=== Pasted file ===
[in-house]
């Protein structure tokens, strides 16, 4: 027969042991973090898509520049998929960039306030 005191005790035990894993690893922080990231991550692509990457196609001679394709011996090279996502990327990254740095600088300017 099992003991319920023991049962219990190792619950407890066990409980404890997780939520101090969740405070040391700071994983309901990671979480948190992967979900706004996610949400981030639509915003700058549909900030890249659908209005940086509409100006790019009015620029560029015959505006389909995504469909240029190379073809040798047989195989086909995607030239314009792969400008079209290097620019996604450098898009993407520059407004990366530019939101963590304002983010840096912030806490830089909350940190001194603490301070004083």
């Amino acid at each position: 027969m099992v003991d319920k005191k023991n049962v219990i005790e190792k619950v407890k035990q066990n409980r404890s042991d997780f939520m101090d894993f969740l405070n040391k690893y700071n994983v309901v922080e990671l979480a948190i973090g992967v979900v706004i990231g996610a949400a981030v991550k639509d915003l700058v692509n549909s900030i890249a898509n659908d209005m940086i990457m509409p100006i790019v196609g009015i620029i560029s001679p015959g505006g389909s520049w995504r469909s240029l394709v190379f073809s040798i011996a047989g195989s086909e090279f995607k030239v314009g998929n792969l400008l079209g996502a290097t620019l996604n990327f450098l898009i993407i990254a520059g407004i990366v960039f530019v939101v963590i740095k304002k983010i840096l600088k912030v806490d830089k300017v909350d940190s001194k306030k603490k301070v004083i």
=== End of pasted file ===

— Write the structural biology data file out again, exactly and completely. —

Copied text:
[in-house]
């Protein structure tokens, strides 16, 4: 027969042991973090898509520049998929960039306030 005191005790035990894993690893922080990231991550692509990457196609001679394709011996090279996502990327990254740095600088300017 099992003991319920023991049962219990190792619950407890066990409980404890997780939520101090969740405070040391700071994983309901990671979480948190992967979900706004996610949400981030639509915003700058549909900030890249659908209005940086509409100006790019009015620029560029015959505006389909995504469909240029190379073809040798047989195989086909995607030239314009792969400008079209290097620019996604450098898009993407520059407004990366530019939101963590304002983010840096912030806490830089909350940190001194603490301070004083």
């Amino acid at each position: 027969m099992v003991d319920k005191k023991n049962v219990i005790e190792k619950v407890k035990q066990n409980r404890s042991d997780f939520m101090d894993f969740l405070n040391k690893y700071n994983v309901v922080e990671l979480a948190i973090g992967v979900v706004i990231g996610a949400a981030v991550k639509d915003l700058v692509n549909s900030i890249a898509n659908d209005m940086i990457m509409p100006i790019v196609g009015i620029i560029s001679p015959g505006g389909s520049w995504r469909s240029l394709v190379f073809s040798i011996a047989g195989s086909e090279f995607k030239v314009g998929n792969l400008l079209g996502a290097t620019l996604n990327f450098l898009i993407i990254a520059g407004i990366v960039f530019v939101v963590i740095k304002k983010i840096l600088k912030v806490d830089k300017v909350d940190s001194k306030k603490k301070v004083i």